British prime minister Boris Johnson has sent the European Union an unsigned photocopy of a request for a Brexit extension from MPs, stressing it is “Parliament’s letter” and not his, according to reports.
It is also understood that Mr Johnson has sent European Council President Donald Tusk a second letter stating he personally is not asking for an extension, and that he believes it is a mistake.
Mr Johnson’s move came after MPs backed a proposal to withhold approval for his deal until formal ratification legislation has passed.
Mr Tusk confirmed he has received the extension request from Mr Johnson. He said on Twitter: “The extension request has just arrived. I will now start consulting EU leaders on how to react.”
An Irish Government spokesman said Mr Johnson also spoke with Taoiseach Leo Varadkar on Saturday evening, “about today’s developments in Westminster”.
Under the terms of the so-called Benn Act, Mr Johnson was required to seek a further extension to the Article 50 withdrawal process if no deal was agreed upon by parliament on Saturday.
“I will not negotiate a delay with the European Union,” Mr Johnson told MPs and peers in a letter also sent on Saturday evening. “I will tell the EU what I have told the British public for my 88 days as prime minister: further delay is not a solution.”
He added: “I have made clear that I do not want more delay. European leaders have made clear they do not want more delay. It is to my great regret that today the House has voted for more delay.
“The public want us to get Brexit done so the country can move on. The best thing for the United Kingdom and the European Union is for us to leave with this new deal on 31 October.”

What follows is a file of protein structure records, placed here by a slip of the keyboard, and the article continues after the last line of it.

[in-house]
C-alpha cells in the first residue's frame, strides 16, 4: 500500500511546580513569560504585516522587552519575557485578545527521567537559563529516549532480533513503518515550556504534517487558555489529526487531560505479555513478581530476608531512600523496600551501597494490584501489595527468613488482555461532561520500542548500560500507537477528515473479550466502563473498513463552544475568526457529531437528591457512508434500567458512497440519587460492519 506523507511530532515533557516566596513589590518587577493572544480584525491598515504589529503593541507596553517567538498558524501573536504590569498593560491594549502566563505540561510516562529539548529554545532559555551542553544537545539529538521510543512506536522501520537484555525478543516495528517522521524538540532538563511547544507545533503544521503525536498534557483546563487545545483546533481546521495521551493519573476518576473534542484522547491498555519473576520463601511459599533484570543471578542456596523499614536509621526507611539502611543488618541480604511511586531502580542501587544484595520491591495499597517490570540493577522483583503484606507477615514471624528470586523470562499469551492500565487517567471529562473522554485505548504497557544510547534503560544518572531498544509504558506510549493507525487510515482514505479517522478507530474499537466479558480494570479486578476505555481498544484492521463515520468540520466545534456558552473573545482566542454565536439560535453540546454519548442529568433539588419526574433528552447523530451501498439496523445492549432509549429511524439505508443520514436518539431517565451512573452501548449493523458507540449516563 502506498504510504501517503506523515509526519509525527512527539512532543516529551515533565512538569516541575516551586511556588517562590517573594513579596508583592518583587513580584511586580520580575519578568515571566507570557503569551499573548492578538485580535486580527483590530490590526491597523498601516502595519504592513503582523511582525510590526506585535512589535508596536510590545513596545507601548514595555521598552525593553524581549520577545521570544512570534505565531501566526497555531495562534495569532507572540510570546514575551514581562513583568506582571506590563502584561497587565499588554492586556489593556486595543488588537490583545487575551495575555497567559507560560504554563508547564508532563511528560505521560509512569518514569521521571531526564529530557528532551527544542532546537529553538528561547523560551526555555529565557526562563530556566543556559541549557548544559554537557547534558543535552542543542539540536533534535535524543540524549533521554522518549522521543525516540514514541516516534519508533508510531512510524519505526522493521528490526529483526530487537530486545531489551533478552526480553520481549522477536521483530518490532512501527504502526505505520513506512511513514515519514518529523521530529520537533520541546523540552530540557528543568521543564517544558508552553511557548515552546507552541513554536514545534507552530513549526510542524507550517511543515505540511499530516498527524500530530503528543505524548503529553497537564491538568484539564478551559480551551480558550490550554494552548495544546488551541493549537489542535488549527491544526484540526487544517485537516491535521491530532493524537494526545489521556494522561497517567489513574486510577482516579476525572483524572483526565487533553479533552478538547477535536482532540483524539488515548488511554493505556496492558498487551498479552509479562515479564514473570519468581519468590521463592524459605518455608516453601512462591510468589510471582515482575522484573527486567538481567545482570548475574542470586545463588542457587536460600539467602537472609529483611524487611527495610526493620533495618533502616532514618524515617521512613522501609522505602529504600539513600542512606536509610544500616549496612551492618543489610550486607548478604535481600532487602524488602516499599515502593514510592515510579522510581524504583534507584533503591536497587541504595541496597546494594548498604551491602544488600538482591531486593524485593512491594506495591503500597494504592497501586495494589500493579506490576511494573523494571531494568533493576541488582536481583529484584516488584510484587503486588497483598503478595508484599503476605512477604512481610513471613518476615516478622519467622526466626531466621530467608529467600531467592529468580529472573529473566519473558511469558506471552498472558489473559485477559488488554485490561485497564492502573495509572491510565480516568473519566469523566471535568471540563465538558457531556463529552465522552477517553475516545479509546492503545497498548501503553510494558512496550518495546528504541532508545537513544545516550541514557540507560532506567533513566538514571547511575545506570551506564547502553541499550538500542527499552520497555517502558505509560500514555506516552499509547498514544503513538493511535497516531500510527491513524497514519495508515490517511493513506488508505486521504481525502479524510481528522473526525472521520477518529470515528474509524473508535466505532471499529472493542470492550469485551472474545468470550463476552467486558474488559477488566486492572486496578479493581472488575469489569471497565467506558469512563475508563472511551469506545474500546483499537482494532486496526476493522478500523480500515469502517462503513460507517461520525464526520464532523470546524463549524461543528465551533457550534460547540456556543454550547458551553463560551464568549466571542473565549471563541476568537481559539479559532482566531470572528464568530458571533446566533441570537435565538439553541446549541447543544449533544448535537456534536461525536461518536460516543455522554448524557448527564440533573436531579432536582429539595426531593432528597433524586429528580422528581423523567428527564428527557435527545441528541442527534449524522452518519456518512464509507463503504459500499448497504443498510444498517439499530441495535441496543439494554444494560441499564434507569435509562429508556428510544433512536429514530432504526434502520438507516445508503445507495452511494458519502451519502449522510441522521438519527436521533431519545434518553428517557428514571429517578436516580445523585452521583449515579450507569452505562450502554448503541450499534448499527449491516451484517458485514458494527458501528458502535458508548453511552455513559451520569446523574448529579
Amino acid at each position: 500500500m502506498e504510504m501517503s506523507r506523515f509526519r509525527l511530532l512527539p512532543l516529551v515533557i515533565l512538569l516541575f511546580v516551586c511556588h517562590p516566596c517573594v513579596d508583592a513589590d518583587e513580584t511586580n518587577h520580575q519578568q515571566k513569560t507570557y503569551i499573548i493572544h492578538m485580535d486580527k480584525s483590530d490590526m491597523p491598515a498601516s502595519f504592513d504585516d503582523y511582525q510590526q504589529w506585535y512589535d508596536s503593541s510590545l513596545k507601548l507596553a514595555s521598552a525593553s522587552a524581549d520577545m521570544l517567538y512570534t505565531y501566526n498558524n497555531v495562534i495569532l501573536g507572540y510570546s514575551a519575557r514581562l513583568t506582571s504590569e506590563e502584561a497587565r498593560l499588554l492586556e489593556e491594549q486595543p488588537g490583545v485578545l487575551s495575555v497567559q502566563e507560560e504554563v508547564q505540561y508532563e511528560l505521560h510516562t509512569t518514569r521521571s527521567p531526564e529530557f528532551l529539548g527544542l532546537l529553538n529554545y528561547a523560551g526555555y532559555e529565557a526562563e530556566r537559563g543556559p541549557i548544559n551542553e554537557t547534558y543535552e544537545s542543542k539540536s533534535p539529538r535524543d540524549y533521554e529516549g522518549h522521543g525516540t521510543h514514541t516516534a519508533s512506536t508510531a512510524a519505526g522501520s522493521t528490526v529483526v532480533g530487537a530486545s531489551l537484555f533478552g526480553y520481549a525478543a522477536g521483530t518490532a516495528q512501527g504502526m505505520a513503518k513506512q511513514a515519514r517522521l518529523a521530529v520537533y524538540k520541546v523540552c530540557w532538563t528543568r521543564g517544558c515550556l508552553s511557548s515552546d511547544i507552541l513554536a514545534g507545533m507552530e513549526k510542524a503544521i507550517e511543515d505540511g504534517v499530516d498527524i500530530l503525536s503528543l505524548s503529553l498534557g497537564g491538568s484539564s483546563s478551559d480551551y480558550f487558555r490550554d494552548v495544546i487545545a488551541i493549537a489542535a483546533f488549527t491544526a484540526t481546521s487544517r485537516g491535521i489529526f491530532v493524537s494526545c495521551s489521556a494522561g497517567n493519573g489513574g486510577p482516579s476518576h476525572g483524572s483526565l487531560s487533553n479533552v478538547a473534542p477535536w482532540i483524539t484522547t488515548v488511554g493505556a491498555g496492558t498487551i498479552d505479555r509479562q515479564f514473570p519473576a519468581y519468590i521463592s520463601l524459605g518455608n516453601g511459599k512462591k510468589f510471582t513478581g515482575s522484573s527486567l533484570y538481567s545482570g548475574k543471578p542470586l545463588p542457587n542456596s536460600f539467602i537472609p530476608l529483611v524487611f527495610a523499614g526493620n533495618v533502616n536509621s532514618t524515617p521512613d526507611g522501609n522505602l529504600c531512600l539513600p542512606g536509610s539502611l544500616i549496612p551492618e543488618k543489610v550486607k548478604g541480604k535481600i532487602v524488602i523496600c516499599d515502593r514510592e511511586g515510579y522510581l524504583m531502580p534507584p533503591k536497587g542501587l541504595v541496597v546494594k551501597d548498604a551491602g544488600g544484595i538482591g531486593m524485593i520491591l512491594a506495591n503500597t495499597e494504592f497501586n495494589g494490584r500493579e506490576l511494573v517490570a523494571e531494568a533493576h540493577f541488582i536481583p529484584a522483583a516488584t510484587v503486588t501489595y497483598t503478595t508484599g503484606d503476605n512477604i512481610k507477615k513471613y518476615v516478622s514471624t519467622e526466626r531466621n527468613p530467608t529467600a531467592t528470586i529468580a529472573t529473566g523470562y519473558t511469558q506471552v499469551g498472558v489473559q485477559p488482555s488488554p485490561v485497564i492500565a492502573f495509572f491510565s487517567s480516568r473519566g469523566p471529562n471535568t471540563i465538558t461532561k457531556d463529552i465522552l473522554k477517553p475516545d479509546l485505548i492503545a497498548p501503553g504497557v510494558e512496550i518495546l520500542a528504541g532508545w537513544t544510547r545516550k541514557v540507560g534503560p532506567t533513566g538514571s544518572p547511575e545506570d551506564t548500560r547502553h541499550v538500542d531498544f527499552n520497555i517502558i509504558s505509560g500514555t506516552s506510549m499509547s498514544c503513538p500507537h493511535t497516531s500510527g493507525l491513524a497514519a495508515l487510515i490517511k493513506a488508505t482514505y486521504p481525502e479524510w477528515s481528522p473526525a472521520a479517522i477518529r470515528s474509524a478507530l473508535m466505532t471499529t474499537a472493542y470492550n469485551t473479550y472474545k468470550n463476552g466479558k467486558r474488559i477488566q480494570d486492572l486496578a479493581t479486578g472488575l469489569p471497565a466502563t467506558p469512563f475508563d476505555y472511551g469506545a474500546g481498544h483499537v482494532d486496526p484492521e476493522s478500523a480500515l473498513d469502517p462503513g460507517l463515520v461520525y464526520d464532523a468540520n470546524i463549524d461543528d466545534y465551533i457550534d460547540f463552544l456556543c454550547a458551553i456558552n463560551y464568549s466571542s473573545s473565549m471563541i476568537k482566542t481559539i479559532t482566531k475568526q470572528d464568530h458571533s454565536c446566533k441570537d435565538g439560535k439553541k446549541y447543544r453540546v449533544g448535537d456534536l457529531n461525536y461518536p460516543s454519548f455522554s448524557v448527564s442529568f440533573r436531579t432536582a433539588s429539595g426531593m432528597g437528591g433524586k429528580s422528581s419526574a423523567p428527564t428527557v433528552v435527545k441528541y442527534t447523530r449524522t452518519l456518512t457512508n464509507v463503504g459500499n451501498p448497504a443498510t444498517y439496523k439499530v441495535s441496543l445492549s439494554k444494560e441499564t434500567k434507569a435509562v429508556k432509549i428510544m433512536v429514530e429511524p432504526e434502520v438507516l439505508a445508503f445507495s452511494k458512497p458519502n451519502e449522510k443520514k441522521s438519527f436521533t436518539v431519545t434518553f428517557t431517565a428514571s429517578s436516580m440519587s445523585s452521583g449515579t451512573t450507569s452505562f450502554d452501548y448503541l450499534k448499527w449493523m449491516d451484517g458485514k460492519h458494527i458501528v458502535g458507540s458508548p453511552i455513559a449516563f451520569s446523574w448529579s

Mr Johnson said that the British government, next week, would be introducing legislation “ needed for us to leave the European Union with our great new deal on October 31.”
“I hope colleagues on all sides of the House will – faced with a choice of our new deal or no deal – support this new deal.”
In a special Saturday sitting, the Commons voted by 322 to 306 – a majority of 16 – in favour of the amendment by the former Cabinet minister Sir Oliver Letwin withholding approval until legislation to implement the deal is in place.
Sir Oliver, one of the MPs to have the Tory whip withdrawn after rebelling on Brexit, said it was an “insurance policy” intended to ensure the UK cannot “crash out” of the EU on October 31st without a deal.
Labour leader Jeremy Corbyn warned Mr Johnson he could not ignore the provisions of the Benn Act. “It’s an emphatic decision by this House that has declined to back the prime minister’s deal today and clearly voted to stop a no-deal crash-out from the European Union,” he said.
The @Europarl_EN's Brexit Steering Group will consider the outcome of today's vote for the Letwin amendment on Monday. Whatever happens next, the marches outside the Parliament show just how important a close EU – UK future relationship is.
— Guy Verhofstadt (@guyverhofstadt) October 19, 2019
The EU & UK agreed a Withdrawal Agreement on Thursday that defends Ireland’s interests. The Commons voted today to defer a decision on whether or not to ratify that agreement. To date, no request for an extension has been made by the UK Government.
— Leo Varadkar (@LeoVaradkar) October 19, 2019
“The prime minister must now comply with the law. He can no longer use the threat of a no-deal crash-out to blackmail members to support his sell-out deal.”
The Democratic Unionist Party’s 10 MPs voted to pass the Letwin amendment.
In a speech to the Commons, the DUP politician Sammy Wilson said that the agreement cut off Northern Ireland from the country “to which we belong”.
“We will not give in to this agreement which we believe does damage to our part of the United Kingdom and which will lead to the focus of attention away from London, towards Dublin.
“Because don’t forget we will be tied into an arrangement where the laws for Northern Ireland are made in Brussels, the British government will have no input, the Stormont government will have no interest – so we move towards a united Ireland.”
On the Letwin amendment, he said: “We would be failing in our duty if we do not use every strategy which is available to try and give guarantees, changes and alterations which will safeguard the interests of the United Kingdom, our constituents and the interests we represent.”